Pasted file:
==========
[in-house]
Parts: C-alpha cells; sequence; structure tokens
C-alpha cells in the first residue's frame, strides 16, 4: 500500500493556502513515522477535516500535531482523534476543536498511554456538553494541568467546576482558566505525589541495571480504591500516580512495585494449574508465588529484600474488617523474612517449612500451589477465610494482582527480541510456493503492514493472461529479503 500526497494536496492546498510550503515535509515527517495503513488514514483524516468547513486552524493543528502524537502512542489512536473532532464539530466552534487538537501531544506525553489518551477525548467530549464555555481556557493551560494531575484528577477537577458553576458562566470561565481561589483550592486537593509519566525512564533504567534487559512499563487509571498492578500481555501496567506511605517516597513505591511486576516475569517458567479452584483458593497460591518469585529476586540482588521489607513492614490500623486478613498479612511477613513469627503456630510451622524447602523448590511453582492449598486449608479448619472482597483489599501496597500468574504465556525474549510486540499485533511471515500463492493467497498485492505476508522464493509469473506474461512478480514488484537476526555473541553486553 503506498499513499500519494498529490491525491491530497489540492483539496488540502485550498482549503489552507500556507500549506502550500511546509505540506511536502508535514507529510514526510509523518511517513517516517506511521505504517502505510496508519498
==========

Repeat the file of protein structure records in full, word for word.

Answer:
[in-house]
Parts: C-alpha cells; sequence; structure tokens
C-alpha cells in the first residue's frame, strides 16, 4: 500500500493556502513515522477535516500535531482523534476543536498511554456538553494541568467546576482558566505525589541495571480504591500516580512495585494449574508465588529484600474488617523474612517449612500451589477465610494482582527480541510456493503492514493472461529479503 500526497494536496492546498510550503515535509515527517495503513488514514483524516468547513486552524493543528502524537502512542489512536473532532464539530466552534487538537501531544506525553489518551477525548467530549464555555481556557493551560494531575484528577477537577458553576458562566470561565481561589483550592486537593509519566525512564533504567534487559512499563487509571498492578500481555501496567506511605517516597513505591511486576516475569517458567479452584483458593497460591518469585529476586540482588521489607513492614490500623486478613498479612511477613513469627503456630510451622524447602523448590511453582492449598486449608479448619472482597483489599501496597500468574504465556525474549510486540499485533511471515500463492493467497498485492505476508522464493509469473506474461512478480514488484537476526555473541553486553 503506498499513499500519494498529490491525491491530497489540492483539496488540502485550498482549503489552507500556507500549506502550500511546509505540506511536502508535514507529510514526510509523518511517513517516517506511521505504517502505510496508519498